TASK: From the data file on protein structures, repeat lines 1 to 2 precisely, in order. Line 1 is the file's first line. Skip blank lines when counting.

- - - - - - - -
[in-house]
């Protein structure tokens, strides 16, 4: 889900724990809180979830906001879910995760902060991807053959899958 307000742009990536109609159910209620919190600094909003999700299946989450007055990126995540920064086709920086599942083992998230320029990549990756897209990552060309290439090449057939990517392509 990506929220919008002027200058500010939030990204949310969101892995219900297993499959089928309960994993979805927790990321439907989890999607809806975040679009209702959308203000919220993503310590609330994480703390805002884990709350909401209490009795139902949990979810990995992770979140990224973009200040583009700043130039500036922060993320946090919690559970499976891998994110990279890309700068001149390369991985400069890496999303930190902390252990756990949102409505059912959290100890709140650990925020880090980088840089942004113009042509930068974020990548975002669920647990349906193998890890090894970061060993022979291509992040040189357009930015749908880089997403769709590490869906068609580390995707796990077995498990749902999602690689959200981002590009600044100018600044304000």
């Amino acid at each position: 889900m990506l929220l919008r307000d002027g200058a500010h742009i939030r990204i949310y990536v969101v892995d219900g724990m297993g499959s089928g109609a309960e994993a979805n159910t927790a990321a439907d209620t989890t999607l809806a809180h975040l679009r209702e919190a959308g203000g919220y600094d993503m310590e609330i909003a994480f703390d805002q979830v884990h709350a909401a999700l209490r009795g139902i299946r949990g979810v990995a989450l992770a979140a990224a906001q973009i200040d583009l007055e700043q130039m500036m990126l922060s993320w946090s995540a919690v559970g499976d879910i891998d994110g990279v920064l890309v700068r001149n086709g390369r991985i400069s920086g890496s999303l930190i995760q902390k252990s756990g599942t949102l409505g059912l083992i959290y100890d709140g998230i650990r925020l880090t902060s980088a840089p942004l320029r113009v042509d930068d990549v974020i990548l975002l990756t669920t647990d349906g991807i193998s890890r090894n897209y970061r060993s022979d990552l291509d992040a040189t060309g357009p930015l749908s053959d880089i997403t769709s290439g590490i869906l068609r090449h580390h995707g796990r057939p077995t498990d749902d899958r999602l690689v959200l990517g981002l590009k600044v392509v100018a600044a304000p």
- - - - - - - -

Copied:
[in-house]
């Protein structure tokens, strides 16, 4: 889900724990809180979830906001879910995760902060991807053959899958 307000742009990536109609159910209620919190600094909003999700299946989450007055990126995540920064086709920086599942083992998230320029990549990756897209990552060309290439090449057939990517392509 990506929220919008002027200058500010939030990204949310969101892995219900297993499959089928309960994993979805927790990321439907989890999607809806975040679009209702959308203000919220993503310590609330994480703390805002884990709350909401209490009795139902949990979810990995992770979140990224973009200040583009700043130039500036922060993320946090919690559970499976891998994110990279890309700068001149390369991985400069890496999303930190902390252990756990949102409505059912959290100890709140650990925020880090980088840089942004113009042509930068974020990548975002669920647990349906193998890890090894970061060993022979291509992040040189357009930015749908880089997403769709590490869906068609580390995707796990077995498990749902999602690689959200981002590009600044100018600044304000």